This interview, taken from Tragedy in South Lebanon, is with a Hezbollah fighter 

I am from Bint Jbeil, a village three miles north of the Israeli border. According to my grandfather our hilltop village overlooking northern Israel was established by the Phoenicians thousands of years ago when they migrated from Jbeil (Byblos), north of what is today Beirut. Bint Jbeil, by the way, means “Daughters of Byblos.” And did you know that the word “Bible” comes from Byblos?

Bint Jbeil is called the capital of Hezbollah. It is unfair, in my opinion, to refer to it as a Hezbollah stronghold, as if this was a crime, without fully understanding why and how all of South Lebanon, and Bint Jbeil in particular, became a place of resistance. For twenty years we lived under Israeli occupation, that is to say, Israeli occupation of Lebanese land, approximately fifteen percent of Lebanon.

I remember the exact moment I decided to join the resistance movement. I was fifteen years old. The year was 1985. My father was herding his cows when Israeli troops entered Bint Jbeil. They came into his field and shot him in the head without any provocation. He was not even carrying a gun. He was simply in his village on his own land in South Lebanon, tending his cows.

Because I was young and agile I was one of several young men assigned to observe Israeli troop movement. I did nothing else. Wherever they were I found a way to sneak up close enough to watch and mentally record everything they did. When they arose in the morning; what they ate for breakfast; where they carried out their patrols; how many soldiers participated and in which direction they traveled. I vividly remember one particular mission. It was a challenge because I had to carry it out alone. At the same time I felt privileged to be asked to undertake such a difficult task. It was crucial at this particular moment in time that we know everything the Israelis were doing and when and where they were doing it. I stood in a cold stream south of the village, hidden in brush, not moving, for three days. When it was safe to move so as to report what I had observed, I couldn’t walk. My feet were frostbitten from the freezing water so I crawled back to the village to give my report. I was in terrible pain but I didn’t care. I was willing to die if necessary to rid my village of Israeli soldiers. My strength came from the brave people of Bint Jbeil who abhorred injustice. It was not something any of them practiced toward their neighbors and they believed that no one should act unjustly toward them. But more than anything they held a deep moral certainly of what was fair and right.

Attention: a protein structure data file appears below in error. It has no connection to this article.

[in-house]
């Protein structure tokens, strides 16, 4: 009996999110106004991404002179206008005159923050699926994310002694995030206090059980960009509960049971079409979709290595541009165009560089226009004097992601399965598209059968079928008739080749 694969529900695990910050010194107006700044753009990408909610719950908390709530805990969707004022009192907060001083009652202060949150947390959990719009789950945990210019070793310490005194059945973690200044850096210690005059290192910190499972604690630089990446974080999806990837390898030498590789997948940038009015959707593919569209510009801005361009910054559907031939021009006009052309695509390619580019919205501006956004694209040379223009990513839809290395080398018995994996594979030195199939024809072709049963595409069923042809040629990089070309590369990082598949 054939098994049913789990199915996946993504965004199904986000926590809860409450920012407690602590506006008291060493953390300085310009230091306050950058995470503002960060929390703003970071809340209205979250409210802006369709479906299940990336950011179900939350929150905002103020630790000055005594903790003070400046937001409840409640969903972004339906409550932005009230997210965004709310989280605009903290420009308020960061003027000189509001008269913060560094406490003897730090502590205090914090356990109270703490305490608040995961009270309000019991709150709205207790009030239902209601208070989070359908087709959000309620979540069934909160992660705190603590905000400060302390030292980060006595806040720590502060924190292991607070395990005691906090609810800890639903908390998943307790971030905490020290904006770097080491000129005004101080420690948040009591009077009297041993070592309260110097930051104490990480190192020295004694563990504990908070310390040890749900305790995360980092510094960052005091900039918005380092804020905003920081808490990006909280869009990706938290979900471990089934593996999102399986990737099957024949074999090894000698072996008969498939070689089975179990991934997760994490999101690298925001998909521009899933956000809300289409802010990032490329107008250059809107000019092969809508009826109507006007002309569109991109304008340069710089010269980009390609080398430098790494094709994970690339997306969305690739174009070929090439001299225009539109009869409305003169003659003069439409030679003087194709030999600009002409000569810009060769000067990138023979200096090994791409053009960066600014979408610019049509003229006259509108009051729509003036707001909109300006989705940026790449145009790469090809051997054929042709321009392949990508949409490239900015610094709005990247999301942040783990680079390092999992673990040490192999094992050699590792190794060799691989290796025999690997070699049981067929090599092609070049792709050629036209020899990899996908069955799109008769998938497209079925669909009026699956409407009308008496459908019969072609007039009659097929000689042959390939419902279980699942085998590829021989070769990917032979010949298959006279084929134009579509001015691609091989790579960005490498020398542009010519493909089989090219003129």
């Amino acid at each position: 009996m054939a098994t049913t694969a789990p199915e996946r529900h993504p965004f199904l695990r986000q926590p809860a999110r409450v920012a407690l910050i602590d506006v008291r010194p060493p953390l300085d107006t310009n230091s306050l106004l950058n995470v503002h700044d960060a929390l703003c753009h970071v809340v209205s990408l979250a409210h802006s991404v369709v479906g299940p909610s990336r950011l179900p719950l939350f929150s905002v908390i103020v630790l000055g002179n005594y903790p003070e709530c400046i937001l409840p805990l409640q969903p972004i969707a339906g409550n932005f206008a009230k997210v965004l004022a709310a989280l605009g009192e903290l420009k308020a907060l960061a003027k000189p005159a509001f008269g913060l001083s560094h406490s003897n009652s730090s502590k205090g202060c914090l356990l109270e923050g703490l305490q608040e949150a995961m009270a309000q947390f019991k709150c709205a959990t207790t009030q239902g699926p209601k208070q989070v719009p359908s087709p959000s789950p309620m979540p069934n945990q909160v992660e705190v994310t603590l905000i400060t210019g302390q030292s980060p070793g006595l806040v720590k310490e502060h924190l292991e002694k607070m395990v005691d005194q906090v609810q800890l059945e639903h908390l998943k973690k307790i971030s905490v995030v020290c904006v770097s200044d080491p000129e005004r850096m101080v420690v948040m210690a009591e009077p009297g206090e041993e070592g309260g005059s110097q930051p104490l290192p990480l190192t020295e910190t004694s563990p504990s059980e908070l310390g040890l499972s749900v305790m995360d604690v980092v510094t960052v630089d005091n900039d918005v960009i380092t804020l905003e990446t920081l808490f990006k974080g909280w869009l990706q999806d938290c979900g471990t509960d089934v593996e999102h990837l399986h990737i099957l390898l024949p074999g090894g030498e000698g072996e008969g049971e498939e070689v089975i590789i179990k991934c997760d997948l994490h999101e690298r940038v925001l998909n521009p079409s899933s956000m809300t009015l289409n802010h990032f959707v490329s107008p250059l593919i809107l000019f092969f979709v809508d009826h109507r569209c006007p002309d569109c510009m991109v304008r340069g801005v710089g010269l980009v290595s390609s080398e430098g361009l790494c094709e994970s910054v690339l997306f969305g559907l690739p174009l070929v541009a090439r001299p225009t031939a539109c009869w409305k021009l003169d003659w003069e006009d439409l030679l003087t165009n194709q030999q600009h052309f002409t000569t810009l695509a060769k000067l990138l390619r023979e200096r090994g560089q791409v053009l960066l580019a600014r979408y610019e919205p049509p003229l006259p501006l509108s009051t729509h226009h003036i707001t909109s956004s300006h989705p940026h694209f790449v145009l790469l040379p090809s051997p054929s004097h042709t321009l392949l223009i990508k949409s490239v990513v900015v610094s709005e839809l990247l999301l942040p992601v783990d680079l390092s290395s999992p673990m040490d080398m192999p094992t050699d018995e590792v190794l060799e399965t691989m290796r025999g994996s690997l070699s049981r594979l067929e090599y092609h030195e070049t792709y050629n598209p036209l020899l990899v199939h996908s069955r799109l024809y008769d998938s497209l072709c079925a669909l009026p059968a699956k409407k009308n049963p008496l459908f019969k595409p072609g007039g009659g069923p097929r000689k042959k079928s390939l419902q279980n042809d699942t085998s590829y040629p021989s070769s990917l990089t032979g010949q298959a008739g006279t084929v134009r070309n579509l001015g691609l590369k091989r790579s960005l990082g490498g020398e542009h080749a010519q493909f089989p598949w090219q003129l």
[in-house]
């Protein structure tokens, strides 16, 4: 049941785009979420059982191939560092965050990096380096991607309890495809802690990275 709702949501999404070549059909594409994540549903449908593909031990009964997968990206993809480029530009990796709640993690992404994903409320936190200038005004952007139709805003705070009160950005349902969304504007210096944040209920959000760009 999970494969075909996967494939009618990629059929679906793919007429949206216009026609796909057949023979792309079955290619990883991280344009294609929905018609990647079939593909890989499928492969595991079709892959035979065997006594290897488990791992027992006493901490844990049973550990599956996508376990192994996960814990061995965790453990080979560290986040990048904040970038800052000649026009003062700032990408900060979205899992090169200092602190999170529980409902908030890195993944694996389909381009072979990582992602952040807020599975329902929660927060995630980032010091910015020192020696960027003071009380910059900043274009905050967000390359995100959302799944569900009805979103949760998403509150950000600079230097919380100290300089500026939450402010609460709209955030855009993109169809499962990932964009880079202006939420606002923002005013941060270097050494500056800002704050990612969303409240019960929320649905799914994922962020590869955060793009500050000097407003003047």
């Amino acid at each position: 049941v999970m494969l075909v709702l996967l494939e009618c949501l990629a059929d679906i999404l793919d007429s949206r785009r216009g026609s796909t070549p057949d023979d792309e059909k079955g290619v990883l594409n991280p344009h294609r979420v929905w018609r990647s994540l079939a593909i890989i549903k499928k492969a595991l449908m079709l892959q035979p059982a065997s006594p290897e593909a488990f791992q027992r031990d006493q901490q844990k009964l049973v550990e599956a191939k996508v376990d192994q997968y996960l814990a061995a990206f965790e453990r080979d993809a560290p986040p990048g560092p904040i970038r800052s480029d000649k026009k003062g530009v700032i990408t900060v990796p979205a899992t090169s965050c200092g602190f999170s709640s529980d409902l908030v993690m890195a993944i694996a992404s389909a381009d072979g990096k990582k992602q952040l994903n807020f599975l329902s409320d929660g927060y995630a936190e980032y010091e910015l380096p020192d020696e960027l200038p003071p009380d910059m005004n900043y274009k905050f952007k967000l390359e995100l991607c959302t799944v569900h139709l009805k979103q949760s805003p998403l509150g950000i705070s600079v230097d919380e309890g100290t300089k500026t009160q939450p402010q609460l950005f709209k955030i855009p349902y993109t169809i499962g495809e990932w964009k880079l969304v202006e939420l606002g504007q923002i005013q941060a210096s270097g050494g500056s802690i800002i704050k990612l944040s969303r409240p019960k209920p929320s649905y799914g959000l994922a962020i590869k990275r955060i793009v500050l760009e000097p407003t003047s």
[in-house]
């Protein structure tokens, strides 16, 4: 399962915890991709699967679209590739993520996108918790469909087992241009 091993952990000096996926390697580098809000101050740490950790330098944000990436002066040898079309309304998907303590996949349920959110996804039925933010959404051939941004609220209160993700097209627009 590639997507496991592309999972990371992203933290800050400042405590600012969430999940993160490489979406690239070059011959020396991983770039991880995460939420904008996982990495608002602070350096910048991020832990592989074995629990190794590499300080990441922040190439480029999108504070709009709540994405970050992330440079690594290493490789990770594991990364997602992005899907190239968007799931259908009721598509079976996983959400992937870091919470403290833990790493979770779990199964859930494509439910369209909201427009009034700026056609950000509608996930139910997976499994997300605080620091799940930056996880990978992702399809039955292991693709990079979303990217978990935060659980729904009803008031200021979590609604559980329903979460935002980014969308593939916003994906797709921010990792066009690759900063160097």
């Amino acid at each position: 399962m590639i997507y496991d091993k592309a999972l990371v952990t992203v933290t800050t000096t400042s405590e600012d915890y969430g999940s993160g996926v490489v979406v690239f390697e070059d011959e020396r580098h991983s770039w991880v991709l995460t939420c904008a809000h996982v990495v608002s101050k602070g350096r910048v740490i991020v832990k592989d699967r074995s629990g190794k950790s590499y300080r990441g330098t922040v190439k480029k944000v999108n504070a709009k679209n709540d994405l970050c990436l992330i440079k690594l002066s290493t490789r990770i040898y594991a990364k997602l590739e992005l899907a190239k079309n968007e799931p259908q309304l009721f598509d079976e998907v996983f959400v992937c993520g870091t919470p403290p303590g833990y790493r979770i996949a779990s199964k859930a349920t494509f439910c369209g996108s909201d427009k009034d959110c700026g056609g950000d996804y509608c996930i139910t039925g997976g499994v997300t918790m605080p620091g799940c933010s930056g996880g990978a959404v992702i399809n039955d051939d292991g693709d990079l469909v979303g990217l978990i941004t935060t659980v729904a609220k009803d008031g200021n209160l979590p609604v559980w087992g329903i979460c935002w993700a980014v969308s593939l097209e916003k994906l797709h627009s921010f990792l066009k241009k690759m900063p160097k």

I will never forget the battle of Bint Jbeil. When the Israeli troops entered they probably assumed they were entering a deserted village because there was no visible sign of life. We watched the soldiers enter the village. We knew ahead of time from which direction they would be entering. As I said before, one of our greatest strengths was that we knew everything about them and they seemingly knew so little about us. When they came into the empty marketplace we ambushed them from three sides. I was in no position to know how many people were left in the village when the battle began but I can tell you that before it ended many of them suddenly appeared with their machine guns and rifles and began firing on the soldiers. They were mad. The previous two days Israeli war planes had destroyed much of their village. They fought to defend what was left and were prepared to die if necessary. This energy created a powerful force, one that eventually drove Israeli troops from our village and the whole of South Lebanon.

This book is available for purchase here.





    • Indeed, there are invariably two sides. Unfortunately given our less than stellar press we
      usually only get to hear one side of any story and that’s the side that our politicians,
      the military industrial complex wants us to hear. Thanks for your comments.


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